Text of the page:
Burden of Climate Change on Malaria Mortality
Shouro Dasgupta (Università Ca’ Foscari, Fondazione Eni Enrico Mattei, CMCC)
C10, C23, Q54, Q56
Climate change, Malaria, Vector borne disease, Temperature, Precipitation
Climate Change: Economic Impacts and Adaptation
In 2015, an estimated 429,000 deaths and 212 million cases of malaria occurred worldwide, while 70% of the deaths occurred in children under five years old. Changes in climatic exposure such as temperature and precipitation makes malaria one of the most climate sensitive outcomes. Using a global malaria mortality dataset for 105 countries between 1980 and 2010, we estimate that the global optimal temperature maximizing all-age malaria mortality is 20.6, lower than previously predicted in the literature. While in the case of child mortality, a significantly lower optimum temperature of 19.3° is estimated. Our results also suggest that in Africa and Asia, the continents where malaria is most prevalent malaria, mortality is maximized at 28.4 and 26.3, respectively. Furthermore, we estimate that child mortality (ages 0-4) is likely to increase by up to 20 percent in some areas due to climate change by the end of the 21st century.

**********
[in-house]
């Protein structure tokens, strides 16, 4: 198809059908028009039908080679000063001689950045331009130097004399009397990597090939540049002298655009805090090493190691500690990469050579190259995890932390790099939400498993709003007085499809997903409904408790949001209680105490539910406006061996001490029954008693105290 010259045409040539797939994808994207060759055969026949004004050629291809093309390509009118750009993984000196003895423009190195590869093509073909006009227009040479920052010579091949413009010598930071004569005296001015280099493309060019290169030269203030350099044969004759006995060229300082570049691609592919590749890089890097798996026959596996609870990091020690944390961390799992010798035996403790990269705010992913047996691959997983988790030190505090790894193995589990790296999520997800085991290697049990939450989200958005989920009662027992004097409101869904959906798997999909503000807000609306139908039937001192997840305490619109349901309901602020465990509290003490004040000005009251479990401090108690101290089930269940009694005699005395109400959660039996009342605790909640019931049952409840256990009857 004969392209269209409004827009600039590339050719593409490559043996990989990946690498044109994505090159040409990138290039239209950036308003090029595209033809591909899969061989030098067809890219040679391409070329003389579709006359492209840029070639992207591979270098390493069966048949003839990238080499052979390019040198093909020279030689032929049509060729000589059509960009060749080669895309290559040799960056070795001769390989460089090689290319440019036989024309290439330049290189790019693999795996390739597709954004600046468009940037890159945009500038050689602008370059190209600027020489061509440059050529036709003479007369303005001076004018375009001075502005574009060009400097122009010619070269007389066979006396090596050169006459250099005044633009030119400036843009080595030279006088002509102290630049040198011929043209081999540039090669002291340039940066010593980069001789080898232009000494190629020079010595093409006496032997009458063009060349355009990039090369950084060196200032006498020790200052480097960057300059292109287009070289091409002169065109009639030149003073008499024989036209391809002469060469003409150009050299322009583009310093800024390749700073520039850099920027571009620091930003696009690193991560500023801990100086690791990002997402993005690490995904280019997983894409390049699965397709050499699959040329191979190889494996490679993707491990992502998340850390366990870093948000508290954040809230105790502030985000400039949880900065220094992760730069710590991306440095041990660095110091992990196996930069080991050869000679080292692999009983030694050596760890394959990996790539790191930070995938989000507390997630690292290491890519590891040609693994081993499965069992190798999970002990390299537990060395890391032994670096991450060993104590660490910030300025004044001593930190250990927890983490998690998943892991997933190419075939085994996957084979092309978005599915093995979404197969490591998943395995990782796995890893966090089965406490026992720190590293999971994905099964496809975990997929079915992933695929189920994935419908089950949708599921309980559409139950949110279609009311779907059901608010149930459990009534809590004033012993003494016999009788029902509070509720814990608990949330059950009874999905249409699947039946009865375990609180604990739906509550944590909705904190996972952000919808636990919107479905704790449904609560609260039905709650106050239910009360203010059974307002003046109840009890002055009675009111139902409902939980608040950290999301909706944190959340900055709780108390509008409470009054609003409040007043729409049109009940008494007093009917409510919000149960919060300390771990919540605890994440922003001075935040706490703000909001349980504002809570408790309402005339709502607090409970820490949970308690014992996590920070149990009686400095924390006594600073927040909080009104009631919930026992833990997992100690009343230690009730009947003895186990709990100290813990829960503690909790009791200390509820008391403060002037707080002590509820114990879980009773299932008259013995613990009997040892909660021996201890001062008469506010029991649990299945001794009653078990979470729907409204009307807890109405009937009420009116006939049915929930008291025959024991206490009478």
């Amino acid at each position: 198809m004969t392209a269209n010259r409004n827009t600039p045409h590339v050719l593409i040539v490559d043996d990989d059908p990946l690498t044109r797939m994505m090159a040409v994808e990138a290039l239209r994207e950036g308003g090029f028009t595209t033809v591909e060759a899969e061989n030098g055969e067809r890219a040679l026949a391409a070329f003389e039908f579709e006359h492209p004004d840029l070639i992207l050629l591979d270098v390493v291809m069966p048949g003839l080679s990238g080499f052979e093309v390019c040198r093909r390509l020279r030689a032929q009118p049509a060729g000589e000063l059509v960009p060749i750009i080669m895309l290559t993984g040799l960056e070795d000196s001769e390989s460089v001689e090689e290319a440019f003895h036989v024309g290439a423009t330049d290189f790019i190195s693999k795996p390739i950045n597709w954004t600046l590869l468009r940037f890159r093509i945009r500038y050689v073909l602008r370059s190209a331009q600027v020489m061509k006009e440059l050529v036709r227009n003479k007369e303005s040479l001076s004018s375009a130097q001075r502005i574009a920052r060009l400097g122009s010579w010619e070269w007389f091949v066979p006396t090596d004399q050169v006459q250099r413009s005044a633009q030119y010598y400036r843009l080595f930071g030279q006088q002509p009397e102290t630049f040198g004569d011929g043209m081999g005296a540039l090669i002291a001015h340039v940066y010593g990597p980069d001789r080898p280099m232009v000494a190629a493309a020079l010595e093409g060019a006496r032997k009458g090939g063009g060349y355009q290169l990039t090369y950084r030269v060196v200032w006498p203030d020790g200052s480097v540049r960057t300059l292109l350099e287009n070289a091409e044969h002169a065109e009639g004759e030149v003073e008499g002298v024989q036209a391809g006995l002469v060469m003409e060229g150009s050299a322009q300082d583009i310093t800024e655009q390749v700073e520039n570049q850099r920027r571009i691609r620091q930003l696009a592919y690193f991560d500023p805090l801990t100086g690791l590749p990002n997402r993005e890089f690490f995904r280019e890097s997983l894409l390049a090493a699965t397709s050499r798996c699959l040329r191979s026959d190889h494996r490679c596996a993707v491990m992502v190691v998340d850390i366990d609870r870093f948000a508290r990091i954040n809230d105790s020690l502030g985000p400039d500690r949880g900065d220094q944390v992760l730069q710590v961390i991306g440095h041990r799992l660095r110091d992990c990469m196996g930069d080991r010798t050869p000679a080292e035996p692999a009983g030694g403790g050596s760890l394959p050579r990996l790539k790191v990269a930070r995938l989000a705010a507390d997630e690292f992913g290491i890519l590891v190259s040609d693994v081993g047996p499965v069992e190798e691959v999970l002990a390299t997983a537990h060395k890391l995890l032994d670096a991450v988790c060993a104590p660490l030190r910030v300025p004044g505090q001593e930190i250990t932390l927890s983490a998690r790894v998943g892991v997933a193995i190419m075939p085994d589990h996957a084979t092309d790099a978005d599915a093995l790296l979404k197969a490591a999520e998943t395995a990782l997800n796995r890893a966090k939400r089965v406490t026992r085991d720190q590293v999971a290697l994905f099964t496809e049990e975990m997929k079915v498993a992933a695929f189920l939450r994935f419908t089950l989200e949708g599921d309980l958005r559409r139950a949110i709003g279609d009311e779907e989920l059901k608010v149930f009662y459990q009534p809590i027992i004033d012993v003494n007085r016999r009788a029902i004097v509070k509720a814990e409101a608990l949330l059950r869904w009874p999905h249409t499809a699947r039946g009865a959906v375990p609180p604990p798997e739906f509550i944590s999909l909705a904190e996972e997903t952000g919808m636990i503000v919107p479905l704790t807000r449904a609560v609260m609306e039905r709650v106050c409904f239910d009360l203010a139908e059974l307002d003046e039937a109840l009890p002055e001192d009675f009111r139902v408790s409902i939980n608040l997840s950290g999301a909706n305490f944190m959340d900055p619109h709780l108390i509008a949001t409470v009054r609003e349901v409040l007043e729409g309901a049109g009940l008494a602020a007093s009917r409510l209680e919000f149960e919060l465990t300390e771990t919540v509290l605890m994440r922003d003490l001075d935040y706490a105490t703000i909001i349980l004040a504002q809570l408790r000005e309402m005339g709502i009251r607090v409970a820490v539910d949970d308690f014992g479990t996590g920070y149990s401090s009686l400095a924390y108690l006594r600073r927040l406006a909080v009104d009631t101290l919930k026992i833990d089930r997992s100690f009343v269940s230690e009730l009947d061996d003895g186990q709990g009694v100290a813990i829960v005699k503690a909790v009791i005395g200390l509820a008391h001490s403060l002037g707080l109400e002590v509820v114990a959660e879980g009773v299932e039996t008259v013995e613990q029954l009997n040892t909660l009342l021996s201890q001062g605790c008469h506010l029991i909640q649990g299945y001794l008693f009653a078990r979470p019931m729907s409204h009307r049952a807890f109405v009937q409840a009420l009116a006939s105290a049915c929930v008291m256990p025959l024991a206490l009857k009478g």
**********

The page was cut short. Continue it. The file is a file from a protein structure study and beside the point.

Suggested citation: Dasgupta, S., (2017), ‘Burden of Climate Change on Malaria Mortality’, Nota di Lavoro 44.2017, Milano, Italy: Fondazione Eni Enrico Mattei